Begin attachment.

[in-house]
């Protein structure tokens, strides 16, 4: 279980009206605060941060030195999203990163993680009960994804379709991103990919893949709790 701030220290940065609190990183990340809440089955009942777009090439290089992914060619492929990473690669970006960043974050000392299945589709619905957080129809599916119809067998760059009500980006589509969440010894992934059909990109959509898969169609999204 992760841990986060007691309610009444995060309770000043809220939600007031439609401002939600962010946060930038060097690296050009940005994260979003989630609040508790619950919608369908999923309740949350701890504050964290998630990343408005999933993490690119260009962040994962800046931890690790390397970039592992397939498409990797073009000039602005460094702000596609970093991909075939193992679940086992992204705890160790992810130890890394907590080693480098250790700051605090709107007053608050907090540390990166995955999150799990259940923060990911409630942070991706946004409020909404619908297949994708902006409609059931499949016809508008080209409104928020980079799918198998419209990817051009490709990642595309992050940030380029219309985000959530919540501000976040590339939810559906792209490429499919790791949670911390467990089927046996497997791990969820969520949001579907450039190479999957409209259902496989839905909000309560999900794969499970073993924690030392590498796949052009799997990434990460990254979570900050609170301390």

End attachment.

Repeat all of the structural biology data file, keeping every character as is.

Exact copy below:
[in-house]
């Protein structure tokens, strides 16, 4: 279980009206605060941060030195999203990163993680009960994804379709991103990919893949709790 701030220290940065609190990183990340809440089955009942777009090439290089992914060619492929990473690669970006960043974050000392299945589709619905957080129809599916119809067998760059009500980006589509969440010894992934059909990109959509898969169609999204 992760841990986060007691309610009444995060309770000043809220939600007031439609401002939600962010946060930038060097690296050009940005994260979003989630609040508790619950919608369908999923309740949350701890504050964290998630990343408005999933993490690119260009962040994962800046931890690790390397970039592992397939498409990797073009000039602005460094702000596609970093991909075939193992679940086992992204705890160790992810130890890394907590080693480098250790700051605090709107007053608050907090540390990166995955999150799990259940923060990911409630942070991706946004409020909404619908297949994708902006409609059931499949016809508008080209409104928020980079799918198998419209990817051009490709990642595309992050940030380029219309985000959530919540501000976040590339939810559906792209490429499919790791949670911390467990089927046996497997791990969820969520949001579907450039190479999957409209259902496989839905909000309560999900794969499970073993924690030392590498796949052009799997990434990460990254979570900050609170301390």